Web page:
There is something fitting about Destroyer playing in a post-industrial corner of East London. For two decades across ten albums, the band has been famous for blending folk with abstract post-industrialist arrangements. A far cry from the lo-fi beginnings of home recordings, Dan Bejar’s band has grown in both size and musicality since the 90s.
The current iteration is a mighty ensemble that not only delivers the lush 1980s sound from ‘Kaputt’ and ‘Poison Season’ with gusto, but also breathes new life into songs from Destroyer’s transcendent back catalog.
The lo-fi origins and influences that encapsulated early Destroyer are not completely absent from the evening. Support act Ryley Walker gives a powerful solo performance, no band was necessary; Walker was a captivating force requiring nothing more than a guitar and some charming banter. The setlist leaned heavily on his latest album, Primrose Green, which is an ode of inspiration to the 1970s folk movement inhabited by Nick Drake and Burt Jansch. Walker’s voice floats and hovers throughout, whilst his skills as a gifted guitarist cannot be ignored, particularly on the instrumental cuts.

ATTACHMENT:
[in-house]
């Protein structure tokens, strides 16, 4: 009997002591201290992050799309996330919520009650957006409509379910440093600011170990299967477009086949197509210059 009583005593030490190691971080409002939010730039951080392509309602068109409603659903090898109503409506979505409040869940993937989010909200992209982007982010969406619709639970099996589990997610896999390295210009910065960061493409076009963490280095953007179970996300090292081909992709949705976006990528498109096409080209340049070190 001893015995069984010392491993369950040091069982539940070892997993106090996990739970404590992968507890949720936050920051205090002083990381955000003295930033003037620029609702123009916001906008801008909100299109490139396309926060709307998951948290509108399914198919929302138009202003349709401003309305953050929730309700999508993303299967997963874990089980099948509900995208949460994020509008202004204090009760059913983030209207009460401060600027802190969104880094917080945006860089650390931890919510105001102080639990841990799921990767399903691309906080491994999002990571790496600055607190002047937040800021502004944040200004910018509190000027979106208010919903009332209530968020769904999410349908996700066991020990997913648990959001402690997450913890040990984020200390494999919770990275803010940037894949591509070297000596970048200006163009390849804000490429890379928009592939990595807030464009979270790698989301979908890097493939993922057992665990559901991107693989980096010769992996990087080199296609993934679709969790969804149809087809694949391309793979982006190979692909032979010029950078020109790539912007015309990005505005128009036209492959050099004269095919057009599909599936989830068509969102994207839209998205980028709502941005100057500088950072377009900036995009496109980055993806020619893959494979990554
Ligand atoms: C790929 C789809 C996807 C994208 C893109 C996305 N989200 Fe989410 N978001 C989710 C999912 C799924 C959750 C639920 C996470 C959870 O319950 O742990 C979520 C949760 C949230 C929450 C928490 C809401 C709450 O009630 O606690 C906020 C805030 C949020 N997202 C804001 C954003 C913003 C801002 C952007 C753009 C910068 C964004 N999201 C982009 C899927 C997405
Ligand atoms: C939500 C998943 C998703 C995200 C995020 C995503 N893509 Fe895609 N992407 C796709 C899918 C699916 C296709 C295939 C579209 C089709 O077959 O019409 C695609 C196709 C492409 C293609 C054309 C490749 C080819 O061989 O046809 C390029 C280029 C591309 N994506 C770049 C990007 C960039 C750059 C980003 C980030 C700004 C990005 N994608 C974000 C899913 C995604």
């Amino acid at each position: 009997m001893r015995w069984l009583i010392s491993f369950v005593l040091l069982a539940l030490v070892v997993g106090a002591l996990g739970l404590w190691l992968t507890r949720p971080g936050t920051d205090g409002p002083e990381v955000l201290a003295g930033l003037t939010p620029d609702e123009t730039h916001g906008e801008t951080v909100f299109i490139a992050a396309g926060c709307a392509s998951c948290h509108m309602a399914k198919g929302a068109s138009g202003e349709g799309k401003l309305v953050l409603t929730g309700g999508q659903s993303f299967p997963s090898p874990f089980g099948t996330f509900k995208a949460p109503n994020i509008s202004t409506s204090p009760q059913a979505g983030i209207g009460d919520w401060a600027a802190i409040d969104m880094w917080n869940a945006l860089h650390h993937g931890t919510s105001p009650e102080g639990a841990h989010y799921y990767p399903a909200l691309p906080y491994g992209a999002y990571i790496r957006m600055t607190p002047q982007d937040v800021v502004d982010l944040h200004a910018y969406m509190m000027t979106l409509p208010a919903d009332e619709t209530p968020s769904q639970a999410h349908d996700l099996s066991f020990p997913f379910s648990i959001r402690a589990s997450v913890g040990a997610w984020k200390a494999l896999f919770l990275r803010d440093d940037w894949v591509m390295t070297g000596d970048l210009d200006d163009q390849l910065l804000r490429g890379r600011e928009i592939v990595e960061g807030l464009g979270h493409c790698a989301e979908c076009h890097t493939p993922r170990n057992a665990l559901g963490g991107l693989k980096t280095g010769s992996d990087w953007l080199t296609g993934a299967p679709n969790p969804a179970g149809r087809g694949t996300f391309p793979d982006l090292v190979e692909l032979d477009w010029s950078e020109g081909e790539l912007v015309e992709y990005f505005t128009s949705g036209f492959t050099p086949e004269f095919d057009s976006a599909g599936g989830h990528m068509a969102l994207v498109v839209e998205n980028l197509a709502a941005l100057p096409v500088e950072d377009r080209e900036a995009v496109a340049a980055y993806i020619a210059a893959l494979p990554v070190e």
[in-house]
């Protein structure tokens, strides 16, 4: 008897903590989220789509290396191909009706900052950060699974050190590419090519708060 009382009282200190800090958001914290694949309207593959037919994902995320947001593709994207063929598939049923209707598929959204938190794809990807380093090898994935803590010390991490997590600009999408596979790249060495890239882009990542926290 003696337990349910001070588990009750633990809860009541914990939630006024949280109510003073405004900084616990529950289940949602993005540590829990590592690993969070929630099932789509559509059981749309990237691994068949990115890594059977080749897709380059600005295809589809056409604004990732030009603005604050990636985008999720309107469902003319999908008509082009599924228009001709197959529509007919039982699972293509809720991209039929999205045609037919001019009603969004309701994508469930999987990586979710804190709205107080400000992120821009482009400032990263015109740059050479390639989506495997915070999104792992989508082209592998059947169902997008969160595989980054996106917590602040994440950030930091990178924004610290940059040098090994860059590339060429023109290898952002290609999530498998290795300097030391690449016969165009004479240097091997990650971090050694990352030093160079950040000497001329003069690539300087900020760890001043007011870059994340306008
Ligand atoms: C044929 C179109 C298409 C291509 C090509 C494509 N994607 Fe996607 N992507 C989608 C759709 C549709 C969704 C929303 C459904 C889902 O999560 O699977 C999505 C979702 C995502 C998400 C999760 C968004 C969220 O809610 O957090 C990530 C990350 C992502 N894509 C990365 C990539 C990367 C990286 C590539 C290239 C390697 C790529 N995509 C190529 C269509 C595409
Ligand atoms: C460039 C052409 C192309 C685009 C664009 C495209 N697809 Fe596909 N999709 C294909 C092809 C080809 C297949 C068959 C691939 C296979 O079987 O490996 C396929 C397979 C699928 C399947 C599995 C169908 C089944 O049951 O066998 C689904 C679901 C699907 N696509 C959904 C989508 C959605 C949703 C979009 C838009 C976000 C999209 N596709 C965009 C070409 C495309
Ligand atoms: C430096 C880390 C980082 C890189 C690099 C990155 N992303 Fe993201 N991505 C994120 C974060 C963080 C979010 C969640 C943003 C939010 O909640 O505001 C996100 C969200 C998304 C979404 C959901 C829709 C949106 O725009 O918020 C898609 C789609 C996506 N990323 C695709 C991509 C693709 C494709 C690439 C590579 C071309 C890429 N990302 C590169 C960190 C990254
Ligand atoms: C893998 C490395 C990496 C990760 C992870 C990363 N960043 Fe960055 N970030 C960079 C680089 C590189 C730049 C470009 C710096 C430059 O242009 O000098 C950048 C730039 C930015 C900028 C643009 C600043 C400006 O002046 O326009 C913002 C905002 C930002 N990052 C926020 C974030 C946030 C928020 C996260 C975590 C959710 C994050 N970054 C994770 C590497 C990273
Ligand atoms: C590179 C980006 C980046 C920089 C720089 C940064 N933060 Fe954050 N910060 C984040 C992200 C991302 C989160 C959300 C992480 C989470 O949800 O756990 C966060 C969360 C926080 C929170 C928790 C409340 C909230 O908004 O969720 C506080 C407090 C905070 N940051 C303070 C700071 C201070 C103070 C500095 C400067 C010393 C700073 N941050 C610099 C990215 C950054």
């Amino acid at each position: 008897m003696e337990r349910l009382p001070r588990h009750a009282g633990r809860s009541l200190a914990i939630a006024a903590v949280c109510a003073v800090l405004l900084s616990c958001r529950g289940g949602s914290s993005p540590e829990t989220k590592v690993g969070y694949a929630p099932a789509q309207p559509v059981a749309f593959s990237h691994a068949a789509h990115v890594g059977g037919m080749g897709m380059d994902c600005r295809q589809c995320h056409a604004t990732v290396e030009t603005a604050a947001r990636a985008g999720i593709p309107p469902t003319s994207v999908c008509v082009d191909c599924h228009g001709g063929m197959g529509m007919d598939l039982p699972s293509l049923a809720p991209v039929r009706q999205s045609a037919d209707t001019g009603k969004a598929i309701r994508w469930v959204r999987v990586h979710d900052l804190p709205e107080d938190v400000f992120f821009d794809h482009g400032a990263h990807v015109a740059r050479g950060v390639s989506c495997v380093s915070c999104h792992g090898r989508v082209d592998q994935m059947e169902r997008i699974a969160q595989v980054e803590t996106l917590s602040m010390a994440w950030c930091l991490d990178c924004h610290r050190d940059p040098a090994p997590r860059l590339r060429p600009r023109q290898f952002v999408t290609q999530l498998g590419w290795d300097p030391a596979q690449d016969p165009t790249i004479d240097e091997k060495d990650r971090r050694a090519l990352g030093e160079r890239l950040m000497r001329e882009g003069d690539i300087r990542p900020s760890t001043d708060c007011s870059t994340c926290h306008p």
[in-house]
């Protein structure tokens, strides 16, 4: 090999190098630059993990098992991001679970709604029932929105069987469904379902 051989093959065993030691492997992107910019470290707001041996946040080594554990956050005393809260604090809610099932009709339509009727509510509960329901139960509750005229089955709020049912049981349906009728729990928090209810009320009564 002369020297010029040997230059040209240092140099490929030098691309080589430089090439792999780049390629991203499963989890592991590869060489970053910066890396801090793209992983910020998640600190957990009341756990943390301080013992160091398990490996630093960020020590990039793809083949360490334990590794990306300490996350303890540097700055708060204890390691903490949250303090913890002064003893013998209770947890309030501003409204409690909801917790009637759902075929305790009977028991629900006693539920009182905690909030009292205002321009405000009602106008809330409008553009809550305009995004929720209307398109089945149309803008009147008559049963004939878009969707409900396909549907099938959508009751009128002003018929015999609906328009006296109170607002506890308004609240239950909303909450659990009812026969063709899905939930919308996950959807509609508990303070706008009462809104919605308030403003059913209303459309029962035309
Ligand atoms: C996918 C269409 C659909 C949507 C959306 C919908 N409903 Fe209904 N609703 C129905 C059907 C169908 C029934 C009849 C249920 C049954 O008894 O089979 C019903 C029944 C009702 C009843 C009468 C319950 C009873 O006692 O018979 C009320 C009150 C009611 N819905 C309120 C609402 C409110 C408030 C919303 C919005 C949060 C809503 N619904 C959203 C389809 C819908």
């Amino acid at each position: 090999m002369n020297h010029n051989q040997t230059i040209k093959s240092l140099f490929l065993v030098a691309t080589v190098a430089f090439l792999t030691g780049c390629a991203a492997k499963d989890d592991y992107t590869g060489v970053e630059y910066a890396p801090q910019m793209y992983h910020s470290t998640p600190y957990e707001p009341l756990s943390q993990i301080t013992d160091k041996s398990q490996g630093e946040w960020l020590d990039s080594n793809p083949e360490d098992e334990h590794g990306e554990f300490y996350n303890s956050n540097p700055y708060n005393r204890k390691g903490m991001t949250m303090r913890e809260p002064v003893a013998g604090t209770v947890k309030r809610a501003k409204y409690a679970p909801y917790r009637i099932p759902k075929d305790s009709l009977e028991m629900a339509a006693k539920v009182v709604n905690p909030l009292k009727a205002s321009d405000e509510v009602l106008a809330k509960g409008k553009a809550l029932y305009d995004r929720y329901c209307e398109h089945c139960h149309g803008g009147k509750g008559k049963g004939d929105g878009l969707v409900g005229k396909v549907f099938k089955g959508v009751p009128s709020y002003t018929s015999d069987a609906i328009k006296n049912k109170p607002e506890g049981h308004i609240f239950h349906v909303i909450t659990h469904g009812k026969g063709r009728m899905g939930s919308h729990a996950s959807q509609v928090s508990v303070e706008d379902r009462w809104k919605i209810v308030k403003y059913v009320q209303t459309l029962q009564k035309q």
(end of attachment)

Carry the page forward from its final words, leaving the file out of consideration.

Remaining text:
Kicking off with Poison Season cut ‘Bangkok’; Bejar is an elusive, effortless but captivating presence from start to finish. For large parts of the show, he kneels down to take a sip from his drink, but it’s impossible to keep your eyes off him. Every time he reaches for the microphone in front of the bombastic wall of sound, Bejar croons and embodies every word that he sings. The tight, yet exuberant musicianship is a common thread throughout the show, with Bejar keeping a watchful, yet detached eye on the assembled talent.
The loudest cheers of the night are reserved for tracks from ‘Kaputt,’ the record that brought them unexpected success. ‘Chinatown’ comes first, the subtleties and broad expanse of musical detail from the band are fully on show, from the underlying saxophone to the subtle harmonies from the band.
Much of the set was drawn from ‘Poison Season,’ ‘Times Square’ sounds grandiose, ‘Dream Lover’ is an assault on the senses in the best possible way, but the live highlight from the newest record is ‘Midnight Meet the Rain’ sounding like the theme from a 1970’s US cop show complete with slap bass, it feels like a band hitting its stride.
Older material is in short supply, but cuts from ‘Rubies,’ ‘European Oils’ and ‘Painter in your Pocket’ appease the Destroyer fans from the pre-‘Kaputt’ days.
Destroyer has become a formidable live and studio force. It will be interesting where Bejar takes his Destroyer project next. Nobody knows, apart from the elusive Bejar but whatever it is, it definitely won’t be boring.